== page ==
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Monday, November 30th, 2009 by Gene Golovchinsky I’ve written about some alternatives to the current review process, and I believe one of ways in which the current process can be improved is by formal recognition of reviewers’ efforts. While many conferences and journals acknowledge reviewers by publishing their names, this does not reflect the quality of the effort put in by some reviewers. A more lasting and public recognition of quality reviewers may be one way to improve the quality of this volunteer effort. Interestingly, the APS recently instituted a policy of recognizing referees who review the articles submitted to the various APS journals.
Update: You might be interested in the follow-up to this post: An Example of Searching for the News Decoder Ring . Maybe I’m just getting cranky, but over the weekend and into today I’ve found myself thinking about some building blocks of journalism and thinking, “You know, this is broken.” Not broken as in “this really needs to be recast for the Web” or “some kind of digital adjunct would help here,” but broken as in “this no longer works, and we need to stop doing it.”
I have been spending a lot of time lately talking to people in various media companies: editors and agents, executives, journalists, producers and directors. It’s a fascinating time to see content industries in action, because they are facing a constantly changing landscape and are really trying to keep up. In other words, they are facing conditions of extreme uncertainty, just like startups. So I generally feel right at home in these conversations.
I was in Borders Books today looking for a copy of David Weinberger’s Everything Is Miscellaneous , and it suddenly struck me how ironic it was to be looking for a book about dynamic connectedness in this place of static, disconnected objects and finite shelf space.
The practice of open source reporting, still nascent, can take many forms. News organizations are experimenting with methods to open up the reporting process to their readers in an attempt to find the best methods. Scientific American had reportedly been “kicking around the idea for months,” and received its opportunity to take a stab at open source reporting when the story of “ Lucy’s Baby ,” the recently discovered reportedly 3.3 million year old skeleton of an ancestor of human beings called A. Afarensis and nicknamed Selam, made headlines.
Found 2052 results Learning from the Past: Answering New Questions with Past Answers Shtok, A. ; Dror, G. ; Maarek, Y. ; Szpektor, I. , WWW'2012, April 2012, Lyon, France, (2012)
In a perfect world, scientists share problems and work together on solutions for the good of society. In the real world, however, that's usually not the case. The main obstacles: competition for publication and intellectual property protection.
Unsorted [/writers] James Patrick Kelly - Murder Your Darlings - "When time comes to make that final revision, however, you must harden your heart, sharpen the ax and murder your darlings." Greda Vaso - Determining the Readability of a Book - includes formulas for Gunning's Fog Index, Flesch Formula, Powers Sumner Kearl L. Kip Wheeler - Literary Terms and Definitions L. Kip Wheeler - Comp - Lit - Poetry - Links - more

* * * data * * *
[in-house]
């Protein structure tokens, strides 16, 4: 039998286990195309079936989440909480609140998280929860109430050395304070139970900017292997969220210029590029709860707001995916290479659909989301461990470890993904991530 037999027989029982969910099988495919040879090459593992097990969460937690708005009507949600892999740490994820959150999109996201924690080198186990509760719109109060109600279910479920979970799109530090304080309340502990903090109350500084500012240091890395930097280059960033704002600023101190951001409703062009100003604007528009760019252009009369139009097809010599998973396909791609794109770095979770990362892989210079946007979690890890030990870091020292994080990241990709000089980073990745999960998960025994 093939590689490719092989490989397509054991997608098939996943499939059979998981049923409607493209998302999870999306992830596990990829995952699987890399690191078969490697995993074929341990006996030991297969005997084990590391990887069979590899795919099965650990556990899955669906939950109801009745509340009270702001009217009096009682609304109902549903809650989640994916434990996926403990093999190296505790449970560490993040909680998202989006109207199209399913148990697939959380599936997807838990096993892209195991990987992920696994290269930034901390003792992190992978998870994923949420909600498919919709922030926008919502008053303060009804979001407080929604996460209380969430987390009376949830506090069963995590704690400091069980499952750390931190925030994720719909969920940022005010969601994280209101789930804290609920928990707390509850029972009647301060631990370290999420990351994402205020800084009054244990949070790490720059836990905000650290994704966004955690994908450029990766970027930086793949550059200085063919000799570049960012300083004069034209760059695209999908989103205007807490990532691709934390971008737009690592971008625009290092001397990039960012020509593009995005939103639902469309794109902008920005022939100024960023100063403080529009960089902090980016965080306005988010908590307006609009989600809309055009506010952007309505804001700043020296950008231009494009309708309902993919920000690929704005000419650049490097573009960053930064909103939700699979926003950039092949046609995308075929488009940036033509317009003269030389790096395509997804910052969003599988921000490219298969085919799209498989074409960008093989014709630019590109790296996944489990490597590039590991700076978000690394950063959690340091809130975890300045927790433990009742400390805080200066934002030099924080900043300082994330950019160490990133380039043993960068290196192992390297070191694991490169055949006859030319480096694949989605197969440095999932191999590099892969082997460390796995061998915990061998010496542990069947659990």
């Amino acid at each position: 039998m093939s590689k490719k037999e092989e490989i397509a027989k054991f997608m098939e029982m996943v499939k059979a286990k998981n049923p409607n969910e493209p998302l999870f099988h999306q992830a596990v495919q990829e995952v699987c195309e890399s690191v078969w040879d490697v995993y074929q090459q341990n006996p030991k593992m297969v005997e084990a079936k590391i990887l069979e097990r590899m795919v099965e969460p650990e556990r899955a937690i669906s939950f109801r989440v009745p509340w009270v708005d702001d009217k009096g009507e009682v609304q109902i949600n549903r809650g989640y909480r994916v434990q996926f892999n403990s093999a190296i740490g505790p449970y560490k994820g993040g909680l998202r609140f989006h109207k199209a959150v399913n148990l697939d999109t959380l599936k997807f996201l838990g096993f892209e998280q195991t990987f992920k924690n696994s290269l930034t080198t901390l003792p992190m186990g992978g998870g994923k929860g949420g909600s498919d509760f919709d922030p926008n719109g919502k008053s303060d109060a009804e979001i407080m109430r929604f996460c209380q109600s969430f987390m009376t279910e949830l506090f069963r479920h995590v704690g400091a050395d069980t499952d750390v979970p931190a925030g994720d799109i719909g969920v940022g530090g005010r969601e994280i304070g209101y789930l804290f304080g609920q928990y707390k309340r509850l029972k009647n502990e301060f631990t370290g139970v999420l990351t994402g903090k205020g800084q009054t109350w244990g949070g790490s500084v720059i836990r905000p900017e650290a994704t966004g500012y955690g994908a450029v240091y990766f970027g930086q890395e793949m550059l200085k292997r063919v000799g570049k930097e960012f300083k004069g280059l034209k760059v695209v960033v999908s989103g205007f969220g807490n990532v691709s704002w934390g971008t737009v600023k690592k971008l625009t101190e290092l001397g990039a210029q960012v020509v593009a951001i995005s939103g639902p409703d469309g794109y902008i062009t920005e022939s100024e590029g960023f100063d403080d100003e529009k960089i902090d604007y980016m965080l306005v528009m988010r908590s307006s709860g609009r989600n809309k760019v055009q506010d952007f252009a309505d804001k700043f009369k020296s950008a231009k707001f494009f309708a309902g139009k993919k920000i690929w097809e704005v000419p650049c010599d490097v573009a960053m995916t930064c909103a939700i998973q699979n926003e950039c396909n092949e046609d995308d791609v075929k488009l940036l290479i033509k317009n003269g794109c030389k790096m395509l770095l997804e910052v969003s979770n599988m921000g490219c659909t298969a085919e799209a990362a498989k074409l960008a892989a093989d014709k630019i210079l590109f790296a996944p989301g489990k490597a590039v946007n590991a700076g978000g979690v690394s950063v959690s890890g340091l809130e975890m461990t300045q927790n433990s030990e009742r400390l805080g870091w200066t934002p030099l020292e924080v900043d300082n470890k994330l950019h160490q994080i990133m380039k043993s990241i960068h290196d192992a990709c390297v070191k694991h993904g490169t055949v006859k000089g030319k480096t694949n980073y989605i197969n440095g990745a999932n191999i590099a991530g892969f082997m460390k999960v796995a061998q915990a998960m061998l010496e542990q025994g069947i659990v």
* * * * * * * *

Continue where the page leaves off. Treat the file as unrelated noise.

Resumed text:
1. Part of a book I am writing 2.
Google wants new friends. After signing a series of new partners, CEO Eric Schmidt says the Web giant's spate of recent deals is just a start. Schmidt talked to TIME about changing the company's philosophy and planning its next steps.
Nature (2006) | doi :10.1038/nature05008 The Digital Library Research and Prototyping Team at the research library of the Los Alamos National Laboratory conducts research on various aspects of scholarly communication in the digital age, including peer review. Our research attempts simultaneously to analyse properties of the existing review system, and to formulate feasible alternatives. A core inspiration is that the digital environment allows for (indeed, requires) systemic changes in scholarly communication procedures. This potential for fundamental change is related to two properties of the digital environment that were unavailable in the paper world.
Nature (2006) | doi :10.1038/nature04992 Who are the peers in peer review? In journals such as Nature , they usually have a PhD and work in a field relevant to the paper under consideration. If they are academics, they may be tenured professors, usually people on a relatively short list of experts who have agreed to review papers. This is a little élitist, but credentials such as PhDs and tenure are given in part to reward those things – experience, insight, brains and the respect of other researchers – that also make for wise advice. The process is not perfect, for reasons ranging from cronyism to capriciousness, yet long experience has shown it to be better than the alternatives.
Academics work hard to produce innovative cutting-edge research, often with very little financial support, but submitting a finished article is by no means the end of their difficulties. We all know that the peer-review process is important for maintaining high standards of work, but the reality is that the traditional system of peer-review, where an editor sends the paper off to two or three anonymous reviewers, is full of serious problems— Unnecessarily lengthy review periods Papers rejected for trivial reasons Reviewers not reading work properly owing to time pressures Publication blocked because a reviewer is working on something similar Reviewers reacting unprofessionally to criticism of their work Tendency for reviewers to be established authors, with subsequent bias against novel ideas and methodologies Good reviews, followed by, “However, I’m not sure it is right for this journal — why not submit to X instead?”